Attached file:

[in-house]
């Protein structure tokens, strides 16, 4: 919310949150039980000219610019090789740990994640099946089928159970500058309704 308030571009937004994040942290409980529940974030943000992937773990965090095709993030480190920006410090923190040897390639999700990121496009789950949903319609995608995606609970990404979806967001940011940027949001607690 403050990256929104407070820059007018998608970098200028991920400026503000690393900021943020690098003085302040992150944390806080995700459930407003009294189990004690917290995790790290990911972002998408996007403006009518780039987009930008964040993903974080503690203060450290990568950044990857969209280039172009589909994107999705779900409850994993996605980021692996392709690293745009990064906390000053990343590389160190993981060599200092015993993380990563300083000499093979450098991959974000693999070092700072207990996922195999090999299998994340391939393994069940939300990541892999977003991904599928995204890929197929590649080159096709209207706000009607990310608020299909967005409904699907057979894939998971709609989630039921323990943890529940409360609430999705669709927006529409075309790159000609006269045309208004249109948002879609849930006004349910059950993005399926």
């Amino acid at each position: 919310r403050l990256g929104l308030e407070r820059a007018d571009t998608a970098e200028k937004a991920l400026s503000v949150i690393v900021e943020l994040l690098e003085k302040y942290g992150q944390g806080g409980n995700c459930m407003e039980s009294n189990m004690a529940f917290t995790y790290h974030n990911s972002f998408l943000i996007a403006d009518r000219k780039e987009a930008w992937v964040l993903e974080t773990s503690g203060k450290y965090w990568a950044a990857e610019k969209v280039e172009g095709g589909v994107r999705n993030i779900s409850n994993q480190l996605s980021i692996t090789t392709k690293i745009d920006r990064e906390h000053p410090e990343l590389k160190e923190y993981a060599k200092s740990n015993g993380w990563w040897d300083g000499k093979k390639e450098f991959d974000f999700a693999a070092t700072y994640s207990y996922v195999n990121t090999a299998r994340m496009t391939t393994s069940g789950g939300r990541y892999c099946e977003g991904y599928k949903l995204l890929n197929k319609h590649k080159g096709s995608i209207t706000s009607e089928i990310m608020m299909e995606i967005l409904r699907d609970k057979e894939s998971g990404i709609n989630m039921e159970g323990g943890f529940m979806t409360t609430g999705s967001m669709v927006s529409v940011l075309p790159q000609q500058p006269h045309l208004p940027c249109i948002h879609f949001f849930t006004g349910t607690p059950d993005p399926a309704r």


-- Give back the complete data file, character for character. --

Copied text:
[in-house]
């Protein structure tokens, strides 16, 4: 919310949150039980000219610019090789740990994640099946089928159970500058309704 308030571009937004994040942290409980529940974030943000992937773990965090095709993030480190920006410090923190040897390639999700990121496009789950949903319609995608995606609970990404979806967001940011940027949001607690 403050990256929104407070820059007018998608970098200028991920400026503000690393900021943020690098003085302040992150944390806080995700459930407003009294189990004690917290995790790290990911972002998408996007403006009518780039987009930008964040993903974080503690203060450290990568950044990857969209280039172009589909994107999705779900409850994993996605980021692996392709690293745009990064906390000053990343590389160190993981060599200092015993993380990563300083000499093979450098991959974000693999070092700072207990996922195999090999299998994340391939393994069940939300990541892999977003991904599928995204890929197929590649080159096709209207706000009607990310608020299909967005409904699907057979894939998971709609989630039921323990943890529940409360609430999705669709927006529409075309790159000609006269045309208004249109948002879609849930006004349910059950993005399926």
């Amino acid at each position: 919310r403050l990256g929104l308030e407070r820059a007018d571009t998608a970098e200028k937004a991920l400026s503000v949150i690393v900021e943020l994040l690098e003085k302040y942290g992150q944390g806080g409980n995700c459930m407003e039980s009294n189990m004690a529940f917290t995790y790290h974030n990911s972002f998408l943000i996007a403006d009518r000219k780039e987009a930008w992937v964040l993903e974080t773990s503690g203060k450290y965090w990568a950044a990857e610019k969209v280039e172009g095709g589909v994107r999705n993030i779900s409850n994993q480190l996605s980021i692996t090789t392709k690293i745009d920006r990064e906390h000053p410090e990343l590389k160190e923190y993981a060599k200092s740990n015993g993380w990563w040897d300083g000499k093979k390639e450098f991959d974000f999700a693999a070092t700072y994640s207990y996922v195999n990121t090999a299998r994340m496009t391939t393994s069940g789950g939300r990541y892999c099946e977003g991904y599928k949903l995204l890929n197929k319609h590649k080159g096709s995608i209207t706000s009607e089928i990310m608020m299909e995606i967005l409904r699907d609970k057979e894939s998971g990404i709609n989630m039921e159970g323990g943890f529940m979806t409360t609430g999705s967001m669709v927006s529409v940011l075309p790159q000609q500058p006269h045309l208004p940027c249109i948002h879609f949001f849930t006004g349910t607690p059950d993005p399926a309704r």